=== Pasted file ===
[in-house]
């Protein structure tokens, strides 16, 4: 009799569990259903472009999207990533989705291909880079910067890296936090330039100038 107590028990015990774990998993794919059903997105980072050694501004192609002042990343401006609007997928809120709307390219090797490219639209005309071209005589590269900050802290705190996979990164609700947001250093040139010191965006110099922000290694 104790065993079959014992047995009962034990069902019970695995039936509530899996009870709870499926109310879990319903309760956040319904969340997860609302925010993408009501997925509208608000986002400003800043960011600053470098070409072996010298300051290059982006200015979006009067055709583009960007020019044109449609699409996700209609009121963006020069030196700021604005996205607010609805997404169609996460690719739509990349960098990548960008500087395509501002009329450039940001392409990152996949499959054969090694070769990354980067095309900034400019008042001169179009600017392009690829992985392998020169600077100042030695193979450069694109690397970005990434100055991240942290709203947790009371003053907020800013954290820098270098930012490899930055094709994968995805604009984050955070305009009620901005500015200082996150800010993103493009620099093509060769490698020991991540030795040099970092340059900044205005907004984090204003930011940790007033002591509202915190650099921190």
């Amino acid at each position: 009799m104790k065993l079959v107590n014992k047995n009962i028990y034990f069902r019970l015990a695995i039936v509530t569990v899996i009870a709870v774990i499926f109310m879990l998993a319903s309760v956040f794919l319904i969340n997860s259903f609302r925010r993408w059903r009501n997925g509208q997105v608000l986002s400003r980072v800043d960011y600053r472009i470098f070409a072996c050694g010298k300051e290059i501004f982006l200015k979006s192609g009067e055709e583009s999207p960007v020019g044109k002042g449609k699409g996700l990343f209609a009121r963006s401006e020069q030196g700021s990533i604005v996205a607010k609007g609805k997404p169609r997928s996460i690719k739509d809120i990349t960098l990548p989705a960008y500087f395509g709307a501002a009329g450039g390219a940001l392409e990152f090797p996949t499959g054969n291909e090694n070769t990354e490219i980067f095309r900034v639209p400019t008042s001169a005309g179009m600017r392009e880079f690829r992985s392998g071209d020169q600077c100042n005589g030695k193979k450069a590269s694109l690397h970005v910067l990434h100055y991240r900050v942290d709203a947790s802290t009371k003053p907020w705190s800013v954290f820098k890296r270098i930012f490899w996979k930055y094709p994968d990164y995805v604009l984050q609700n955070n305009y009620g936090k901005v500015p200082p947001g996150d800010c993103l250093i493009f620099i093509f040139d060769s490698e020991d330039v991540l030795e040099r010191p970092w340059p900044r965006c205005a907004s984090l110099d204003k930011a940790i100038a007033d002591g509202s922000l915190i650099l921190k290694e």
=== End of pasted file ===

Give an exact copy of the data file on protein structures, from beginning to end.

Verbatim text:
[in-house]
């Protein structure tokens, strides 16, 4: 009799569990259903472009999207990533989705291909880079910067890296936090330039100038 107590028990015990774990998993794919059903997105980072050694501004192609002042990343401006609007997928809120709307390219090797490219639209005309071209005589590269900050802290705190996979990164609700947001250093040139010191965006110099922000290694 104790065993079959014992047995009962034990069902019970695995039936509530899996009870709870499926109310879990319903309760956040319904969340997860609302925010993408009501997925509208608000986002400003800043960011600053470098070409072996010298300051290059982006200015979006009067055709583009960007020019044109449609699409996700209609009121963006020069030196700021604005996205607010609805997404169609996460690719739509990349960098990548960008500087395509501002009329450039940001392409990152996949499959054969090694070769990354980067095309900034400019008042001169179009600017392009690829992985392998020169600077100042030695193979450069694109690397970005990434100055991240942290709203947790009371003053907020800013954290820098270098930012490899930055094709994968995805604009984050955070305009009620901005500015200082996150800010993103493009620099093509060769490698020991991540030795040099970092340059900044205005907004984090204003930011940790007033002591509202915190650099921190």
């Amino acid at each position: 009799m104790k065993l079959v107590n014992k047995n009962i028990y034990f069902r019970l015990a695995i039936v509530t569990v899996i009870a709870v774990i499926f109310m879990l998993a319903s309760v956040f794919l319904i969340n997860s259903f609302r925010r993408w059903r009501n997925g509208q997105v608000l986002s400003r980072v800043d960011y600053r472009i470098f070409a072996c050694g010298k300051e290059i501004f982006l200015k979006s192609g009067e055709e583009s999207p960007v020019g044109k002042g449609k699409g996700l990343f209609a009121r963006s401006e020069q030196g700021s990533i604005v996205a607010k609007g609805k997404p169609r997928s996460i690719k739509d809120i990349t960098l990548p989705a960008y500087f395509g709307a501002a009329g450039g390219a940001l392409e990152f090797p996949t499959g054969n291909e090694n070769t990354e490219i980067f095309r900034v639209p400019t008042s001169a005309g179009m600017r392009e880079f690829r992985s392998g071209d020169q600077c100042n005589g030695k193979k450069a590269s694109l690397h970005v910067l990434h100055y991240r900050v942290d709203a947790s802290t009371k003053p907020w705190s800013v954290f820098k890296r270098i930012f490899w996979k930055y094709p994968d990164y995805v604009l984050q609700n955070n305009y009620g936090k901005v500015p200082p947001g996150d800010c993103l250093i493009f620099i093509f040139d060769s490698e020991d330039v991540l030795e040099r010191p970092w340059p900044r965006c205005a907004s984090l110099d204003k930011a940790i100038a007033d002591g509202s922000l915190i650099l921190k290694e």